Andy was still feeling a bit off (he's still not sure if it's an earache or just something to do with having slept wrong), so he didn't want to go near Grandpa. He stayed home while we picked Grandpa up from Stu's (Stu went to Boonville to bring Grandpa and Mary to his place in Rome) and took him to Gerry's house. Many cashews, pistachios, and a slice of peach pie later we took him back to Stu's. I helped him walk in all the stages of the journey. He is so sharding light -- I felt like I was holding up a feather pillow instead of a person. It was one thing hearing him tell me what his weight is (holding steady at 160, 20 pounds fewer than they want him to be), but completely different to feel what it meant. I just hope he doesn't lose as much as he did last time when they start his chemo again on Wednesday.
After a quick stop home to pick up Andy (and for me to discover that I had won a pair of the Steve Madden boots I was pining over since my last visit to Rome) we went to see a concert performed in by Julie. It wasn't the Utica Symphony as I had thought, but a smaller group picked I know not how. Julie was one of two cellists. The music was interesting -- Mozart's "Coronation" Mass (K. 317) followed by a suite of traditional Christmas carols -- except that I'd only heard of about half of them. They were all religious carols, though. The male soloists were fine, but neither Mom nor I liked the females. They were what I call "operatic singers", and there's no real definition for their voices. An example, though, is Carlotta (operatic) versus Christine (choral) in Webber's treatment of Phantom of the Opera. An example of what I consider a choral alto would be Eponine in Les Miserables by Shoenburg and <mumble>.
After the concert we picked up some dinner from the little hole-in-the-wall Chinese place in Rome which I adore so much. We also stopped at the grocery store, where I picked up some flowers and a proper brush/ice scraper for our car. I won't mind a bit if the purchase guarantees we get no more snow or ice this winter. Anyway, the food was excellent as usual, as was the Martinelli's which Mom had bought just so she could try this stuff Andy and I had raved so much about. She approved. We get to eat leftovers for lunch tomorrow... yum.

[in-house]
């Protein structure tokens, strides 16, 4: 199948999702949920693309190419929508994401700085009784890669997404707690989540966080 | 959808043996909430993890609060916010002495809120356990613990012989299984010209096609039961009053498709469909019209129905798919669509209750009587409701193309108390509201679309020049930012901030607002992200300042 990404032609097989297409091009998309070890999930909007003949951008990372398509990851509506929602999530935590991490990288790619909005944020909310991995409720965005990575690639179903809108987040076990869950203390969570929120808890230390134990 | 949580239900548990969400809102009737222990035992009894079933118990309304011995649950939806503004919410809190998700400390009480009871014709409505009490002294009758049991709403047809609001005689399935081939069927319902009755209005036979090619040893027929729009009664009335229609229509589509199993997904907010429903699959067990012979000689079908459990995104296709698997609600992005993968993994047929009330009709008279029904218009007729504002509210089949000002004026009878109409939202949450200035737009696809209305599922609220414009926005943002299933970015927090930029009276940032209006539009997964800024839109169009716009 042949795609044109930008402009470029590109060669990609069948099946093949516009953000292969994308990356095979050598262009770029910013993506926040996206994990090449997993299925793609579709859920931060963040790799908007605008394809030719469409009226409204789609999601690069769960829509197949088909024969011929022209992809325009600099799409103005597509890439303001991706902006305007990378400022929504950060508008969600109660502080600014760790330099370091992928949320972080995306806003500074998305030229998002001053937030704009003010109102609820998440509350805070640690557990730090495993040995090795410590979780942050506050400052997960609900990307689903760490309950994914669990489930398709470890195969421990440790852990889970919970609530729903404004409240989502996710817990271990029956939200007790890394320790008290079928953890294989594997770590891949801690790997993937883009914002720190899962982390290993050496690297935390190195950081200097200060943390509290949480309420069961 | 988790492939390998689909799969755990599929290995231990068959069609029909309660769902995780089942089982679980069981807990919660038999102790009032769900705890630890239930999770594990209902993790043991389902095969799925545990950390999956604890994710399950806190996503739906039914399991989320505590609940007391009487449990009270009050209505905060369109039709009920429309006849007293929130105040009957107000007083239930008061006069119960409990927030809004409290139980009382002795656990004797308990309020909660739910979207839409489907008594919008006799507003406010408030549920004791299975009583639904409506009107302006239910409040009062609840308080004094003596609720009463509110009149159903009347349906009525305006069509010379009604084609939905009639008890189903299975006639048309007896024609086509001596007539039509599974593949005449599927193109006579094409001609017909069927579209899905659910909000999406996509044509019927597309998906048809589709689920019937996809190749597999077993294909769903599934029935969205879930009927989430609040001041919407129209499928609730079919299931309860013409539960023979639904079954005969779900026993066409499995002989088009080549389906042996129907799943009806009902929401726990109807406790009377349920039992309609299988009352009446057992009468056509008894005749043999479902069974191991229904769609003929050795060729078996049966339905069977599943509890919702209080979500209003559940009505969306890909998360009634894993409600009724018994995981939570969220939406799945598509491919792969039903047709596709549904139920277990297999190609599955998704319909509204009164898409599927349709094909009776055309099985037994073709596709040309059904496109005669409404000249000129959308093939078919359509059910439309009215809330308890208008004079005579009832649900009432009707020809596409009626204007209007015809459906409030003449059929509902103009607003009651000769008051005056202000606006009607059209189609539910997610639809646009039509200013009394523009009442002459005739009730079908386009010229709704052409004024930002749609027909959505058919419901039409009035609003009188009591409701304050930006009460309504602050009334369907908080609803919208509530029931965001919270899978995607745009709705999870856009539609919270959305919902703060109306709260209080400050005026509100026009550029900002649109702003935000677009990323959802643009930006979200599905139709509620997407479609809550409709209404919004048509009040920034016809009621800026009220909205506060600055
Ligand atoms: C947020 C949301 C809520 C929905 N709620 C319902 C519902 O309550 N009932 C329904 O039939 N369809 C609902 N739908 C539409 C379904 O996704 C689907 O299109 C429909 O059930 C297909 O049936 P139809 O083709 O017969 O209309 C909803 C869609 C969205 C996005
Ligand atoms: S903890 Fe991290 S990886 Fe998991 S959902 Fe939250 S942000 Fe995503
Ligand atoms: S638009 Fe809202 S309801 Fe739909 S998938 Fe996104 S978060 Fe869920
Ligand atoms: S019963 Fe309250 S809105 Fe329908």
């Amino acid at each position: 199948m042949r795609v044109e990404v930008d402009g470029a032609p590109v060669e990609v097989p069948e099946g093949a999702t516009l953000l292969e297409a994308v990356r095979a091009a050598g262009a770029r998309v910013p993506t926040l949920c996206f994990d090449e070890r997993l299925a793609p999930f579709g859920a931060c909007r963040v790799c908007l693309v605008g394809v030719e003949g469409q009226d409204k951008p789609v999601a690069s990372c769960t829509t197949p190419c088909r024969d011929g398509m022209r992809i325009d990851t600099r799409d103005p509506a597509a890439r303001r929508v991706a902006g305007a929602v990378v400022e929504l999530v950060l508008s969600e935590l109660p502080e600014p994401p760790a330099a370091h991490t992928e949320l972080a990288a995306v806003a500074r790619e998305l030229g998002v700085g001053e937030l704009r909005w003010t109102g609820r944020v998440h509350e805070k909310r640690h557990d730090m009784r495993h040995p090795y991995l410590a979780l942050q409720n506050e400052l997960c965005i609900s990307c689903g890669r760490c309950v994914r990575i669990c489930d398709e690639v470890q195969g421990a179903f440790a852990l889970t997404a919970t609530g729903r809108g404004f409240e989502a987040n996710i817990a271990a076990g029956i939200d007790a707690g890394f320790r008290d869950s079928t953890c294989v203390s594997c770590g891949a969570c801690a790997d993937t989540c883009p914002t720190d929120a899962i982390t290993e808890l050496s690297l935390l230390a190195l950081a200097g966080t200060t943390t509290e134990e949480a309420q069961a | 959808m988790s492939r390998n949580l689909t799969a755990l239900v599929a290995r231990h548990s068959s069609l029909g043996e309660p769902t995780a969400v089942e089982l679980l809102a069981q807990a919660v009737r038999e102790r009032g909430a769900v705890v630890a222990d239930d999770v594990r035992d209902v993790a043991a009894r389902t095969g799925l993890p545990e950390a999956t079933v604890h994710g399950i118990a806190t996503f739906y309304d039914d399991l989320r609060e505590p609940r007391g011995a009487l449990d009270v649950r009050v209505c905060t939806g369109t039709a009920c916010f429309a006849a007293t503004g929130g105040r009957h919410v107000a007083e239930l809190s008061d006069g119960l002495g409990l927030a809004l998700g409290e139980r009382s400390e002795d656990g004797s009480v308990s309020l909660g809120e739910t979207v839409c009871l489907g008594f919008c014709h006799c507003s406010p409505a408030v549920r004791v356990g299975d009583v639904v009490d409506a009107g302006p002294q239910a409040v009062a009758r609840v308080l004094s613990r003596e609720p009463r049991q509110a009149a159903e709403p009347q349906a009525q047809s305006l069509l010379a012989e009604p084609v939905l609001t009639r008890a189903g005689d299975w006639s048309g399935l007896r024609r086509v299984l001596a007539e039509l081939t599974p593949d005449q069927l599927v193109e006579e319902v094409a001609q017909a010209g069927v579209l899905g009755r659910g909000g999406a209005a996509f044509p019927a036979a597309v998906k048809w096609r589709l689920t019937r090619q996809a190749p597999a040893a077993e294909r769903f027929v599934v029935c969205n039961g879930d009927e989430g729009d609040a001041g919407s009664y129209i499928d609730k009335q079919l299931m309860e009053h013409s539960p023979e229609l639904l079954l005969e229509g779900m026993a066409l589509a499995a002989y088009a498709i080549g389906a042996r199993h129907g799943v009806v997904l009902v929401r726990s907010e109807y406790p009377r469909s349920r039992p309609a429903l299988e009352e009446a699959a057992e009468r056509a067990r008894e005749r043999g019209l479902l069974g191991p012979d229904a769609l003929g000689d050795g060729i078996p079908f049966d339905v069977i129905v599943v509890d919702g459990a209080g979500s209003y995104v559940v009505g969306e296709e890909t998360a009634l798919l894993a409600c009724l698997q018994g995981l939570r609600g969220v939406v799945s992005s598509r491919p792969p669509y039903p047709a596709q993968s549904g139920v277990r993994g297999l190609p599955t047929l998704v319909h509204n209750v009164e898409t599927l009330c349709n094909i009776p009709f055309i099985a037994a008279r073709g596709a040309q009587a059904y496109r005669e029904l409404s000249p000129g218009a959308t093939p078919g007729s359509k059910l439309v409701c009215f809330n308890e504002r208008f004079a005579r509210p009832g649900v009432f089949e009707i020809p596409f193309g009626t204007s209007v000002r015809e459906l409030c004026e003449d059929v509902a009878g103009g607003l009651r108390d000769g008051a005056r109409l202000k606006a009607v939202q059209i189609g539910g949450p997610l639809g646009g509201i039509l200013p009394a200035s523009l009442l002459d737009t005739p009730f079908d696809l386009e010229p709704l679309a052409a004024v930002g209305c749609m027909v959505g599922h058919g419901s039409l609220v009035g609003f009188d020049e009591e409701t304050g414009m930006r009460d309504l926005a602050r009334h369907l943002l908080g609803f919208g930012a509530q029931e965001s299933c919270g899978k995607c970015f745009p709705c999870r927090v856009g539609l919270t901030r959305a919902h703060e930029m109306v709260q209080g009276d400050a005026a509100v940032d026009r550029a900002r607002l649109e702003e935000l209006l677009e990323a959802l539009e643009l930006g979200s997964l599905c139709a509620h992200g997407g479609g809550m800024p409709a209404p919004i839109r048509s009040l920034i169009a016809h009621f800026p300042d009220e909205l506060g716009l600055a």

We watched the annual Charlie Brown Christmas, then I sort of half-watched a second Peanuts special which, as far as I can tell, was post-Schultz. I will make an effort never to watch it again; what parts I saw were just somehow annoying. Andy went to bed early while I did some random administrivia. The pictures I ordered from Wolf haven't yet, that I can tell, shipped, so I e-mailed them and asked them to send it to my NC address. I had so wanted to leave the album in Rome this time finally, but those 74 pictures are all really important. I just hope they don't have some red tape and send it to Mom, which will take several days and cost even more than I've already spent (not that I begrudge the money; this is for Grandpa, after all) to get it to me in NC. I wonder if they didn't ship yet because they're in Fran on Ice territory.
"Fran on Ice" is what they're calling the snow storm; Fran is a reference to a hurricane which tore up the area before Andy and I moved there. We are still without power and have lost our phone again. Duke Power estimates that they'll have 90% of the power restored by Wednesday night. Oddly enough, Ben and Conni have power, as do Tanner and Janell. Ben and Conni do because their town is covered by a power provider other than Duke. Tanner and Janell do in a convoluted sort of way: they don't at their new house, but there is power at their old house, which hasn't sold yet, so they've moved back to it. Anyway, unless I post tomorrow, this might be my last post until Wednesday (Andy and I are mostly preparing for the worst and hoping for the best). Any which way, see y'all on the flip side.